Creating a common front against cholera
Why Cross-border Coordination Matters
Since cholera broke out in early 2022, workers at Ndamera Health Centre in Nsanje have been working day and night to stop the outbreak.
The patient, a young man who arrived by boat from Migaza in Murumbara District on the Mozambican side, has left the health workers in a tedious triangle. Now the 11 health surveillance assistants (HSAs) in the border strip take turns to combat the deadly diarrheal disease at the rural facility's cholera treatment centre as well as in patients' communities and all points of entry.
"Primarily, we have to ensure that preventive measures are followed to stop the spread of cholera," says senior HSA Beatrice Kamvazaana.
The 44-year-old community health worker has battled several cholera outbreaks in two decades. However, the current spate has proved tricky because the majority of the patients pour in from a wetland with limited access to safe water and latrines in Mozambique.
The risk factors were made worse when floods caused by Tropical Storm Ana ripped the sparse latrines to debris, washing away human waste into waterways.
"So far, the cholera treatment centre at Ndamera has seen nearly 70 patients and only seven were Malawians, mostly from Kalikokha, Pensulo, Bitilinyu and Fatchi villages where the suspected cases from Mozambique take shelter in their relatives' homes before seeking treatment here," says Kamvazaana.
The HSA cannot just cross the porous border to share the dos and don'ts required to eliminate cholera at the source.
She states: "When a cholera case is detected, we rapidly go where it is coming from to disinfect the household and identify the possible causes and contacts.
"We cannot do this outside our country. This is why we need to coordinate better with our colleagues on the Mozambican side than we are currently doing. Meanwhile, the numbers are increasing while we have not reached the source.
The senior HSA calls for cross-border coordination to ramp up the fight against the shared public health threat.
"Like the Covid-19 pandemic, this cholera outbreak illustrates that any infectious disease in one country should be a concern for its neighbours. Contagious infections usually spread at the speed people and goods are crossing the porous borders," she explains.
UNICEF has supported Nsanje District Council officials with medical supplies and financial resources for key stakeholders to travel to the worst-hit, marshy district of Murumbara in Mozambique for a two-day cross-border coordination meeting.
Nsanje District Environmental Health Officer Fred Minyaliwa will be part of the delegation led by Nsanje District Commissioner Medson Matchaya alongside the Director of Health and Social Services. The public servant who facilitates case management and contact tracing is excited about the prospects for the two neighbouring nations uniting to end cholera ravaging the border region.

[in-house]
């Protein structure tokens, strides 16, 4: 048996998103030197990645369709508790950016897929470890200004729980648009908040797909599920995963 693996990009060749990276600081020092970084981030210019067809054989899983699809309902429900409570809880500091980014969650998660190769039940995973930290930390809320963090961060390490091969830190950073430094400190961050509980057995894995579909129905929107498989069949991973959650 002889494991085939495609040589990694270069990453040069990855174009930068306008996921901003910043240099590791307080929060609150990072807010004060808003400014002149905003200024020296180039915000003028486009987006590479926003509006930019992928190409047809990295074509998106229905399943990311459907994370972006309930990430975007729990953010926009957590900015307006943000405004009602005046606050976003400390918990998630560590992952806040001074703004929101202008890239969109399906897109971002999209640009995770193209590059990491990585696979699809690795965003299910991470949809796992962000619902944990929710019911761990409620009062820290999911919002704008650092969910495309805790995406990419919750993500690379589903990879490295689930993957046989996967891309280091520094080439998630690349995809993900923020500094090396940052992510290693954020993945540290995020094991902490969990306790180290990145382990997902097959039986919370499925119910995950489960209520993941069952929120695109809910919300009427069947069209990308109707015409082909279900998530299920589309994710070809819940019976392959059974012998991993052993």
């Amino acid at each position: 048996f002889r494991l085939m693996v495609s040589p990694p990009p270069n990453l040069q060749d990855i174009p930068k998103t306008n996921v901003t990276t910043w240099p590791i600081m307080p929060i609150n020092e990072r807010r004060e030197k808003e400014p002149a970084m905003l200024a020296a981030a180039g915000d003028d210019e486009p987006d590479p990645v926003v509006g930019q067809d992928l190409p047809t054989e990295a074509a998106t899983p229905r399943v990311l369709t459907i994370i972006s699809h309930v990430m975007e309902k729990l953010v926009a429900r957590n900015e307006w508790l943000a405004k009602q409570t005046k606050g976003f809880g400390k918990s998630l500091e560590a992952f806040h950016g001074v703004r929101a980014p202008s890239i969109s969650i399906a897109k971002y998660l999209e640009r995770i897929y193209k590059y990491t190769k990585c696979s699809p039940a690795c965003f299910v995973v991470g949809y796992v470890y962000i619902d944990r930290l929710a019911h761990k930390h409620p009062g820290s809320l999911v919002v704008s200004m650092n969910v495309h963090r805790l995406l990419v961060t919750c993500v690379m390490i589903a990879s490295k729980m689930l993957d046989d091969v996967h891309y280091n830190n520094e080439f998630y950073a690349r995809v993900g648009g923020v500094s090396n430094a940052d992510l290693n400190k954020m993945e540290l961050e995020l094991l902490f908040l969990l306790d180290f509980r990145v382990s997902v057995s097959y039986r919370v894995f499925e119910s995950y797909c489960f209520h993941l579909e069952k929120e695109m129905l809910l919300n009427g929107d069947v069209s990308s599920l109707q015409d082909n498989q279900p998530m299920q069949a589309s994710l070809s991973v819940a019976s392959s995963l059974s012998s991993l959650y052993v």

"For every case that we get, we conduct follow-ups to establish the patient's history, how the case travelled for the past three days, people met, the food taken, water quality, hygiene standards as well as links to past cases and risk factors.
"This cannot succeed unless we work closely and share notes with our neighbours in Mozambique, where most cases are coming from," he explains.
Both Malawi and Mozambique belong to the Southern African Development Community (SADC), which promotes shared responses to common challenges, including contagious diseases.
"We need to join hands because none of the two countries can combat cholera without the support of the other. But communication and collaboration with the worst-hit part of Mozambique remain difficult because it is hard to reach," Minyaliwa says.
Nsanje district is surrounded by Mutarara, Murumbara and Dowa across the border. However, all the imported cases come from Murumbara across the Shire River and Ndindi Marsh.
To get to “the hotspot next door”, Minyaliwa and his delegation from Nsanje will have to endure a 12-hour road trip via Blantyre City to Muloza Border in Mulanje on the Malawi side, then proceed through Milanje on the Mozambican side.
A longer alternative route to Murumbara takes travellers from the tip of the landlocked country through Blantyre City and Mwanza District via Tete in the vastness of the neighbouring coastal nation.
Minyaliwa explains: "If we leave at 6 am, we will get there no earlier than 6 pm. This has complicated collaboration, and we are not able to share data and necessary skills.
"Meanwhile, our surveillance systems first detected the outbreak on 13 March 2022, but our colleagues at the source haven't confirmed any cholera cases yet. While we are using all cholera protocols, our neighbours are treating it as general acute diarrhoea."
The preparations for the two-day cross-border meeting are underway. This is good news for Minyaliwa, who spearheads the fight against cholera in the border district.
"We have to move at the same pace, share notes and have a common understanding on the extent of the outbreak, efforts underway and how we can work together to safeguard our people," he elaborates.
The news is exciting to Kamvazaana and her team. Her cadre has jumped to the front line in the fight against cholera transmission. She hopes the hosts of the cross-border crunch talks will start treating cholera patients so that patients do not cross the porous borders, spreading the disease on the way.
"If the talks are successful, we will be able to effectively and decisively manage future disease outbreaks as neighbours. If one district detects an outbreak, it will alert the other and receive the necessary support," she states.